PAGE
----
Partnering with the Learning by Giving Foundation (LxG), a national organization whose mission is to “inspire and educate a new generation of philanthropists,” Thornton’s course is one of 312 LxG-sponsored philanthropy courses taught in colleges and universities across the nation.
“I first learned about the Learning by Giving Foundation 10 years ago when I read a profile of a sociology course that examined philanthropy,” Thornton says. “I thought a philanthropy course certainly fit into Hampden-Sydney’s mission of forming good men and good citizens.” Instead of approaching the topic from just one academic discipline, however, Thornton harnessed the power of the liberal arts and created an interdisciplinary survey of philanthropy. Today, the course studies everything from the philosophical roots of philanthropy to its permeation across all cultures and religions, its economic implications, and even contemporary influences like social media.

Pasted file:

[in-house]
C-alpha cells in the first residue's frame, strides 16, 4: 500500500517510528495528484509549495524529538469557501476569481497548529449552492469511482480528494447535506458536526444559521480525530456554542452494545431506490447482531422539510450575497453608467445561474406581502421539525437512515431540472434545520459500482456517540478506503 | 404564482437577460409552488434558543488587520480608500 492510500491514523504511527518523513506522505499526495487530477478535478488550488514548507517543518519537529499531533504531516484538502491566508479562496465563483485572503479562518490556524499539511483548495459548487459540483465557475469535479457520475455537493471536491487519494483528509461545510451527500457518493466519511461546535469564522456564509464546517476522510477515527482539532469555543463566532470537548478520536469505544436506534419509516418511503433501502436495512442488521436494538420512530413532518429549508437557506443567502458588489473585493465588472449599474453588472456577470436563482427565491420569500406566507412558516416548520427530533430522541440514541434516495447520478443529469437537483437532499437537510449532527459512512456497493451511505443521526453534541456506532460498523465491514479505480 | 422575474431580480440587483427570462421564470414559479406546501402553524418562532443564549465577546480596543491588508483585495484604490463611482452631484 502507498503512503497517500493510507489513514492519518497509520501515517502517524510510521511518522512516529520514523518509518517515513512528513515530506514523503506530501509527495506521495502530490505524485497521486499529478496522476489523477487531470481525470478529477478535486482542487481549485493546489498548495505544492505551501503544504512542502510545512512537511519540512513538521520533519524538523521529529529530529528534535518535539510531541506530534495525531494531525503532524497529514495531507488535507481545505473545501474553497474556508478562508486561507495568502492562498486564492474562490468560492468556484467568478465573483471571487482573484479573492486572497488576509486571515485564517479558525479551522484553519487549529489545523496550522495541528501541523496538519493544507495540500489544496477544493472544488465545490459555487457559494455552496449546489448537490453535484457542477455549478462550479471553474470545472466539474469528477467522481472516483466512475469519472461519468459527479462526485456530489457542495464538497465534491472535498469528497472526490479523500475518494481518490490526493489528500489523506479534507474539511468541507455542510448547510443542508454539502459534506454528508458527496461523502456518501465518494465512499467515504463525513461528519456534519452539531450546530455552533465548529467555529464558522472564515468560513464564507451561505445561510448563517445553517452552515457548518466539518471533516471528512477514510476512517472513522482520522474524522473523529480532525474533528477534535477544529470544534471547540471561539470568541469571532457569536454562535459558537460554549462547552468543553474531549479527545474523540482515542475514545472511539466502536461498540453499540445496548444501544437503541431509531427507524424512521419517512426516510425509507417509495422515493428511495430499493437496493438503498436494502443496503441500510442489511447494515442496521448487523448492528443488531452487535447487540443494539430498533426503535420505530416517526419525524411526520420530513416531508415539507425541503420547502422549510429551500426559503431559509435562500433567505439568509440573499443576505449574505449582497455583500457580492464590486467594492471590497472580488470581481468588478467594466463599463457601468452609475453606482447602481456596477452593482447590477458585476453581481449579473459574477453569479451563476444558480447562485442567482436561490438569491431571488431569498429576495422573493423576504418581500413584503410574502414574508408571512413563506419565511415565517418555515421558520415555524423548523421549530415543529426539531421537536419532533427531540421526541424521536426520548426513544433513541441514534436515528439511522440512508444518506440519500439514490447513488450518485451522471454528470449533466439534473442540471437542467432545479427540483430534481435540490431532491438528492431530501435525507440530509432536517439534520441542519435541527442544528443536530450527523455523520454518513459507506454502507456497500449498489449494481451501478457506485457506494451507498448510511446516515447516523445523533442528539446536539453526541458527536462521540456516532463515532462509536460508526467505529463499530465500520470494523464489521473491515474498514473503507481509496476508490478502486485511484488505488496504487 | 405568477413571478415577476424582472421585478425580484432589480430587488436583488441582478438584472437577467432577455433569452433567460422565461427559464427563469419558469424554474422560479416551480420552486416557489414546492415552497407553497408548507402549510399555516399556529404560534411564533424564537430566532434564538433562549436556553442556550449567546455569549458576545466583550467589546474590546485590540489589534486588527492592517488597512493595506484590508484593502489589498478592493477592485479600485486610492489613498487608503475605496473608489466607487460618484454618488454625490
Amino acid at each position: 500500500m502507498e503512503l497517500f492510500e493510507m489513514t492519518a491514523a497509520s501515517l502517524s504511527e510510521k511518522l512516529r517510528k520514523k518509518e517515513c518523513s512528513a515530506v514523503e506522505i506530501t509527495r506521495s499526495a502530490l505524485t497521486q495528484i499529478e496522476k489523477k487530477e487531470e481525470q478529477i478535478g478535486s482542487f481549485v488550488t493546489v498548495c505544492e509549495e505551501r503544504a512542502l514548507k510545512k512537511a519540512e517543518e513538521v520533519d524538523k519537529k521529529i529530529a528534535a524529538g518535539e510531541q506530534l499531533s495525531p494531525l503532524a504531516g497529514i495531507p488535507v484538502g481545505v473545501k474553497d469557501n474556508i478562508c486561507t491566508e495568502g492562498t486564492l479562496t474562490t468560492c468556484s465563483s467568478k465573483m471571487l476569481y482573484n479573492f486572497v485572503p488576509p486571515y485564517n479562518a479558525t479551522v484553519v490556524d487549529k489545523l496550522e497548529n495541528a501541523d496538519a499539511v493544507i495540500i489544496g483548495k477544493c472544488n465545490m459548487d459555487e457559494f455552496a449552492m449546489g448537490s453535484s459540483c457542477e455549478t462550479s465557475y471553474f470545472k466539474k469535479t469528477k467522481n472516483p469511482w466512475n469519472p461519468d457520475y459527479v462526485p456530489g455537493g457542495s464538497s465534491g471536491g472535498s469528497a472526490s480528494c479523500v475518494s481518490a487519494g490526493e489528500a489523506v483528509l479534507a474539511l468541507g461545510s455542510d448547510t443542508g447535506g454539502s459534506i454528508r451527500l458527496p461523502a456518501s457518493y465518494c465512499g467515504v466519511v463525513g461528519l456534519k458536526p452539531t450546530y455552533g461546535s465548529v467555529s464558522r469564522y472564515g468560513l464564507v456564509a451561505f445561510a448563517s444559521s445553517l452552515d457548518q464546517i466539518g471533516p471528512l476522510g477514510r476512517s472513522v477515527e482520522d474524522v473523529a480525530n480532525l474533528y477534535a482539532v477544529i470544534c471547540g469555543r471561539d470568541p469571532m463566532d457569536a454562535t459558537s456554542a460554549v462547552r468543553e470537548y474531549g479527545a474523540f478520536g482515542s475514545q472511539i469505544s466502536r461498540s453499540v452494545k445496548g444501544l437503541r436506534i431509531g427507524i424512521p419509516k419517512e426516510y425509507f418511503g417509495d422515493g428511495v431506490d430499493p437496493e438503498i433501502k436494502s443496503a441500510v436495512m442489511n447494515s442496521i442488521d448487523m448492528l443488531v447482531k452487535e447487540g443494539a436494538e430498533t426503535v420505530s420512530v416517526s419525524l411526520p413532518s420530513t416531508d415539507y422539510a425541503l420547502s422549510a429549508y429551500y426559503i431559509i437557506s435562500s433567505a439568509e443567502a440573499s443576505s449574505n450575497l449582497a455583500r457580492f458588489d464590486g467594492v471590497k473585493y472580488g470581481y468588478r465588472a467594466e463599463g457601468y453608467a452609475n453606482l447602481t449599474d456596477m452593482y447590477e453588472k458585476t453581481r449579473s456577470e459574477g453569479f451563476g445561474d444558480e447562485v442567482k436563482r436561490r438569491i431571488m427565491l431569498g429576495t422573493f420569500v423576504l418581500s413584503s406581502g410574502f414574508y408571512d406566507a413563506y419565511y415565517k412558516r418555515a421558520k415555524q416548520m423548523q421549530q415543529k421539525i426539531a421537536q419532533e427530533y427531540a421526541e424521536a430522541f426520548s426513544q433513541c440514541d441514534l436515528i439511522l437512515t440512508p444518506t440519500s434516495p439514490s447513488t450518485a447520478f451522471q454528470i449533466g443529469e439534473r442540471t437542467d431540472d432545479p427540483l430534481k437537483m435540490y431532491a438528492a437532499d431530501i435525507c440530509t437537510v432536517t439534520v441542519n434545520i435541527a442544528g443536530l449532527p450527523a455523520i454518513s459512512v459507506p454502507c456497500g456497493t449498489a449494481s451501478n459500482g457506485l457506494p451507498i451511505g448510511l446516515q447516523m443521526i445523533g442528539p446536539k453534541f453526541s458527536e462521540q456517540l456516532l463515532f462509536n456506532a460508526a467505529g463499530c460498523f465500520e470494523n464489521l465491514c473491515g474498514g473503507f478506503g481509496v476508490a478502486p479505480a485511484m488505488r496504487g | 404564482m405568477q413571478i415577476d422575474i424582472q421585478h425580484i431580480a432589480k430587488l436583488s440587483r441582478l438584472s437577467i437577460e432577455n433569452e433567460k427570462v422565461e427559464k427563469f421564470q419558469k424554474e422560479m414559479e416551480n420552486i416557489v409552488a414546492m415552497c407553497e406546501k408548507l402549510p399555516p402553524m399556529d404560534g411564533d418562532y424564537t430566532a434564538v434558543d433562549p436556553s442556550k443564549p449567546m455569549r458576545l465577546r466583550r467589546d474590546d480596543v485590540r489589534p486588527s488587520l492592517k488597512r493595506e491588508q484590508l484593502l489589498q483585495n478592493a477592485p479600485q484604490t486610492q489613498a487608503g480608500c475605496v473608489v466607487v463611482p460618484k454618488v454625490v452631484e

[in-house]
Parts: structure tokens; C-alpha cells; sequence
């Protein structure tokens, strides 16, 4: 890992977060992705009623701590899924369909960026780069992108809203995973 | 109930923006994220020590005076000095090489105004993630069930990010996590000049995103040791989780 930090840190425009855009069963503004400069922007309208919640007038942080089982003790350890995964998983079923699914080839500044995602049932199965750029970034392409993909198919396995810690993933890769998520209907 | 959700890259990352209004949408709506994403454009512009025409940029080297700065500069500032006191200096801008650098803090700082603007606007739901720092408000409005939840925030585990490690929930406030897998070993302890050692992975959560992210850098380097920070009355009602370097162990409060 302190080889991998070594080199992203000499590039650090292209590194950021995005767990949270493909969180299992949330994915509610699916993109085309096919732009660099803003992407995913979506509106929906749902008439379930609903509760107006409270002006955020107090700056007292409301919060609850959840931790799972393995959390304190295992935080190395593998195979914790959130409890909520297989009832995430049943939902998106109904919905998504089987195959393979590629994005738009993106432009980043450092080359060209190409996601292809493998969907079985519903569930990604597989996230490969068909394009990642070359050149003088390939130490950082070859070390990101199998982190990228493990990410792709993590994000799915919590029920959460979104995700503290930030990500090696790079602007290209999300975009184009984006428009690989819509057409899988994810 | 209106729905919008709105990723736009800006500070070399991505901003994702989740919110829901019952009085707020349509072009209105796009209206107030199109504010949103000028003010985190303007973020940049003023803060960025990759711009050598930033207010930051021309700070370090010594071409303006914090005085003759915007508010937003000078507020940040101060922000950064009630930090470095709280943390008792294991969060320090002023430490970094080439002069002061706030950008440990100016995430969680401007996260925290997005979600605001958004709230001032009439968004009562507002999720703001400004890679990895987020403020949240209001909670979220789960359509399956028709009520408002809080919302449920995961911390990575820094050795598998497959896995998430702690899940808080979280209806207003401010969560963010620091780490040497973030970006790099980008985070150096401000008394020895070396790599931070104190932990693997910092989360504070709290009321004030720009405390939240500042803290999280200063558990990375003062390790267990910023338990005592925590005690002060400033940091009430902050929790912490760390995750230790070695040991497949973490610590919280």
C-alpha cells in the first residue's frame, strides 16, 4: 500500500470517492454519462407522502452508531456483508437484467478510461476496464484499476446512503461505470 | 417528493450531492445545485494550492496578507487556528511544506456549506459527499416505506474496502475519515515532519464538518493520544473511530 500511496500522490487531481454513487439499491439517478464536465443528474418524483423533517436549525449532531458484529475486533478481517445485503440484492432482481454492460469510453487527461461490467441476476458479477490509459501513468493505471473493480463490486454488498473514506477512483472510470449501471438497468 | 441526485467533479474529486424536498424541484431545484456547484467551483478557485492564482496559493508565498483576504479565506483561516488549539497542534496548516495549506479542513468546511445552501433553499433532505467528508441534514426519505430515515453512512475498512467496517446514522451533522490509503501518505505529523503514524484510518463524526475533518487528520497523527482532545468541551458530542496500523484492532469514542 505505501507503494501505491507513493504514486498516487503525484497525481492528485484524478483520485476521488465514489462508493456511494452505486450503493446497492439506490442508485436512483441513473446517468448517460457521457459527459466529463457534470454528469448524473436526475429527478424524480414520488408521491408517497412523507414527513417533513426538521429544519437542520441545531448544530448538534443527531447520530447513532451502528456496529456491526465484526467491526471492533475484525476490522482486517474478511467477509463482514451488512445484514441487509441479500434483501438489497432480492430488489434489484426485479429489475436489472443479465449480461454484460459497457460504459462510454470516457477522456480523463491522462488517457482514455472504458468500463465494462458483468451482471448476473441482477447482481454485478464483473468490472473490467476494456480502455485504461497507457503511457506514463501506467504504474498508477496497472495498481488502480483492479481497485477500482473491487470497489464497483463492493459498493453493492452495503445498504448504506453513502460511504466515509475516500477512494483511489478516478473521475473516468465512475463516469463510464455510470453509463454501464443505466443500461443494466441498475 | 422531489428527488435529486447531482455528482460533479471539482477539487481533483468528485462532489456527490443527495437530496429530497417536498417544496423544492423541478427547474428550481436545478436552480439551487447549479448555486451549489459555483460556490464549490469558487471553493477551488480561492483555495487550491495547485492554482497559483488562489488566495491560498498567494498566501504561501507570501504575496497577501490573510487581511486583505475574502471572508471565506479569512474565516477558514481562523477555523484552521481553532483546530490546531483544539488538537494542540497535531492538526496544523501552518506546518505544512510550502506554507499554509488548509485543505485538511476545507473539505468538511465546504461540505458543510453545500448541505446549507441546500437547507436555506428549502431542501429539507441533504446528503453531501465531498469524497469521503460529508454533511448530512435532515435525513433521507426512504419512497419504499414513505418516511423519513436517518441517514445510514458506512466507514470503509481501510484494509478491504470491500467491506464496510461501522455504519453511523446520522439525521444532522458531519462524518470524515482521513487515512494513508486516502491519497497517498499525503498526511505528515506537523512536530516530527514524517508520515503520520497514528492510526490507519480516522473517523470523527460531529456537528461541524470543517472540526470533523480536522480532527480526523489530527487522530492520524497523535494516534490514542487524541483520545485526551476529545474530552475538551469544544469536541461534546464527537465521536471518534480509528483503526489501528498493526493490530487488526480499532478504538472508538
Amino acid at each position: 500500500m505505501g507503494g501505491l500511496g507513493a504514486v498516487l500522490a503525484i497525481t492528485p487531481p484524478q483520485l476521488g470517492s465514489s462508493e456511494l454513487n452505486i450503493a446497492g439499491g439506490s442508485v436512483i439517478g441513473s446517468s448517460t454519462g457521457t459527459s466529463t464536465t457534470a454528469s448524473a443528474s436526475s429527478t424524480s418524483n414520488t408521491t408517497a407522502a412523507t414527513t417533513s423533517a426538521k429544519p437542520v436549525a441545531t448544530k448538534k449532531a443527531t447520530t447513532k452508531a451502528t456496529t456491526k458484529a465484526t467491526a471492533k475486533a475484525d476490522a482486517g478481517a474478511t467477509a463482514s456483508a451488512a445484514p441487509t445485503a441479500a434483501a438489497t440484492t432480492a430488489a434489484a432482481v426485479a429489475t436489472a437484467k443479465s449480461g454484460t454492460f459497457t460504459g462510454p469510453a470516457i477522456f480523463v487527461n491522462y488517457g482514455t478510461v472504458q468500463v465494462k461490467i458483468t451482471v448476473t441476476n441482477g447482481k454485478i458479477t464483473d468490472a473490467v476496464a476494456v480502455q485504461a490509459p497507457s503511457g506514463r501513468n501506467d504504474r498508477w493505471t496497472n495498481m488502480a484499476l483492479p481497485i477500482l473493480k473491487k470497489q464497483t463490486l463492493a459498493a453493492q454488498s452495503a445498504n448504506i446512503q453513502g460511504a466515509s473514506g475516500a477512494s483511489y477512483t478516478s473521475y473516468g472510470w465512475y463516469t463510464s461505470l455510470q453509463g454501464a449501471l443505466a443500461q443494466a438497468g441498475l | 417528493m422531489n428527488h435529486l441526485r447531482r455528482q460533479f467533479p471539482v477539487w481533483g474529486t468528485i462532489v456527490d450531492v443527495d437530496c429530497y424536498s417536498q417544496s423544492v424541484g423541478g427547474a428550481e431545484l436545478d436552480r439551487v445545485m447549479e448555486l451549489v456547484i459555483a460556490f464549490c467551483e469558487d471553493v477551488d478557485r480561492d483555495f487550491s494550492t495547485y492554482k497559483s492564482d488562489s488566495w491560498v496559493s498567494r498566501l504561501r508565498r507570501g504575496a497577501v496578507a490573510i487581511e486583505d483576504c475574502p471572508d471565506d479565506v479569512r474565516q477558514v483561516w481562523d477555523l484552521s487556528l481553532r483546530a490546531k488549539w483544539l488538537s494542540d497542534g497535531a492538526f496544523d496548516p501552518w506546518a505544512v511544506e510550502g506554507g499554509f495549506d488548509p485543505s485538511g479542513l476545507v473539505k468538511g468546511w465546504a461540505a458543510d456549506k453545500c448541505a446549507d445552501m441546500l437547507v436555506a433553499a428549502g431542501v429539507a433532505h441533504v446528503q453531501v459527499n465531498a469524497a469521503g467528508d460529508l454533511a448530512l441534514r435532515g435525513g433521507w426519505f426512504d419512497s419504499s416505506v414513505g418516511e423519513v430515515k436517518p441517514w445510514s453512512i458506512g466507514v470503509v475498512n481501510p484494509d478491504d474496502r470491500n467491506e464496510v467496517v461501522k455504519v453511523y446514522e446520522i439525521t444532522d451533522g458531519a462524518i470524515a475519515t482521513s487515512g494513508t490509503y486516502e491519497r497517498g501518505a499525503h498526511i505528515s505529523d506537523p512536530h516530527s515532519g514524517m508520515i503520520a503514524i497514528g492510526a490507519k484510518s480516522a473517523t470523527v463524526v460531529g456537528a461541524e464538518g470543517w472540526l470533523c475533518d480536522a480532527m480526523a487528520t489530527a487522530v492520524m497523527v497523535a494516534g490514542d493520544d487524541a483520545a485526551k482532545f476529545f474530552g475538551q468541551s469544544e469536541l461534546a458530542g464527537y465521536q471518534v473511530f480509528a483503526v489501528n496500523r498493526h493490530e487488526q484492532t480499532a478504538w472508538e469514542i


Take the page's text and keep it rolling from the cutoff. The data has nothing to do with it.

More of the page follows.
But as a hallmark course of Compass, H-SC’s experiential learning program, students do more than just analyze academic theory—they also work side-by-side with Farmville-area community members serving as volunteers and learning how to manage and run nonprofits. Students this semester worked with six local organizations: Farmville Area Community Emergency Supply (FACES), a local food bank; Heartland Horse Heroes, an equine-therapy program for middle school students; Heart of Virginia Free Clinic, a free healthcare clinic for low-income citizens; Virginia Children’s Book Festival (VCBF), an organization that champions childhood literacy; Piedmont Senior Resources, a home-healthcare service for the elderly; and Piedmont Habitat for Humanity, an organization that builds homes for housing-insecure individuals and families.